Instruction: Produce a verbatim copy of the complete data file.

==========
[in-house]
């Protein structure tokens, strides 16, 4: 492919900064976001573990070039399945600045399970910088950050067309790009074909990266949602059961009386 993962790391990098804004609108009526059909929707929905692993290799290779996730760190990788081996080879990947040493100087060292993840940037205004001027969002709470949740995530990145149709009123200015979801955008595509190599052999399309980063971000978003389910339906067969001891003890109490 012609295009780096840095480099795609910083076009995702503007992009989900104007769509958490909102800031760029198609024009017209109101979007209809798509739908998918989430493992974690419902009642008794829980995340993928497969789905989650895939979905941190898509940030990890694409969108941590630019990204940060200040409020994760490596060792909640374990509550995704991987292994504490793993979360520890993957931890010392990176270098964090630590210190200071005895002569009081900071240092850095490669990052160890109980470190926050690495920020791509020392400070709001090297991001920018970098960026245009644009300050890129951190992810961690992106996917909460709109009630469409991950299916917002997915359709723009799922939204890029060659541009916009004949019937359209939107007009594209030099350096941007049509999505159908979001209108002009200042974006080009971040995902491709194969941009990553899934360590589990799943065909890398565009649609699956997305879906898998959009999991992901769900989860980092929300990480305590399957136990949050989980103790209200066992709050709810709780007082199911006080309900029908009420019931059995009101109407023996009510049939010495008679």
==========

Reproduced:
[in-house]
């Protein structure tokens, strides 16, 4: 492919900064976001573990070039399945600045399970910088950050067309790009074909990266949602059961009386 993962790391990098804004609108009526059909929707929905692993290799290779996730760190990788081996080879990947040493100087060292993840940037205004001027969002709470949740995530990145149709009123200015979801955008595509190599052999399309980063971000978003389910339906067969001891003890109490 012609295009780096840095480099795609910083076009995702503007992009989900104007769509958490909102800031760029198609024009017209109101979007209809798509739908998918989430493992974690419902009642008794829980995340993928497969789905989650895939979905941190898509940030990890694409969108941590630019990204940060200040409020994760490596060792909640374990509550995704991987292994504490793993979360520890993957931890010392990176270098964090630590210190200071005895002569009081900071240092850095490669990052160890109980470190926050690495920020791509020392400070709001090297991001920018970098960026245009644009300050890129951190992810961690992106996917909460709109009630469409991950299916917002997915359709723009799922939204890029060659541009916009004949019937359209939107007009594209030099350096941007049509999505159908979001209108002009200042974006080009971040995902491709194969941009990553899934360590589990799943065909890398565009649609699956997305879906898998959009999991992901769900989860980092929300990480305590399957136990949050989980103790209200066992709050709810709780007082199911006080309900029908009420019931059995009101109407023996009510049939010495008679």